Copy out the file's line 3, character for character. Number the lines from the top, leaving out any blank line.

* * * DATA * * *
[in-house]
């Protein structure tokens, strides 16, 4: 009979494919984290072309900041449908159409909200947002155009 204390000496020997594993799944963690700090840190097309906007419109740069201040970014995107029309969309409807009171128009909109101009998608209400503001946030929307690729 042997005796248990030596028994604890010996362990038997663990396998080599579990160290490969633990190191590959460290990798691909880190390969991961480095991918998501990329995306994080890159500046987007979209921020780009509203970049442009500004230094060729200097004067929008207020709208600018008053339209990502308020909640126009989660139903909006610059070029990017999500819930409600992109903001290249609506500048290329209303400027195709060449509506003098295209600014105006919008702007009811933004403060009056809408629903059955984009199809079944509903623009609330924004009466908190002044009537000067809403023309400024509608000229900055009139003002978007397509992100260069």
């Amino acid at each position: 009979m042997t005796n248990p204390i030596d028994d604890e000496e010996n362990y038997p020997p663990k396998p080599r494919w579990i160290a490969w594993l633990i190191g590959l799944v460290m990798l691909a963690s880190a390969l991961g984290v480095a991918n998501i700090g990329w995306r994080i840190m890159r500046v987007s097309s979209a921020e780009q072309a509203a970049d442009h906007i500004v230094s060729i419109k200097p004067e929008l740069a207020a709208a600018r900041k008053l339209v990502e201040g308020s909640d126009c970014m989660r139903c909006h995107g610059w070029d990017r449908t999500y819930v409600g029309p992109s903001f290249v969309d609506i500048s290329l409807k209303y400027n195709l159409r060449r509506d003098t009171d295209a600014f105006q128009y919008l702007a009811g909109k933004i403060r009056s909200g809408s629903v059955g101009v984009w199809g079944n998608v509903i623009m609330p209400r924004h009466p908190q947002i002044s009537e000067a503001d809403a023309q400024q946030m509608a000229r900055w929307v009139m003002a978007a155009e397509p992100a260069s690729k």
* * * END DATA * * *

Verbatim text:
């Amino acid at each position: 009979m042997t005796n248990p204390i030596d028994d604890e000496e010996n362990y038997p020997p663990k396998p080599r494919w579990i160290a490969w594993l633990i190191g590959l799944v460290m990798l691909a963690s880190a390969l991961g984290v480095a991918n998501i700090g990329w995306r994080i840190m890159r500046v987007s097309s979209a921020e780009q072309a509203a970049d442009h906007i500004v230094s060729i419109k200097p004067e929008l740069a207020a709208a600018r900041k008053l339209v990502e201040g308020s909640d126009c970014m989660r139903c909006h995107g610059w070029d990017r449908t999500y819930v409600g029309p992109s903001f290249v969309d609506i500048s290329l409807k209303y400027n195709l159409r060449r509506d003098t009171d295209a600014f105006q128009y919008l702007a009811g909109k933004i403060r009056s909200g809408s629903v059955g101009v984009w199809g079944n998608v509903i623009m609330p209400r924004h009466p908190q947002i002044s009537e000067a503001d809403a023309q400024q946030m509608a000229r900055w929307v009139m003002a978007a155009e397509p992100a260069s690729k």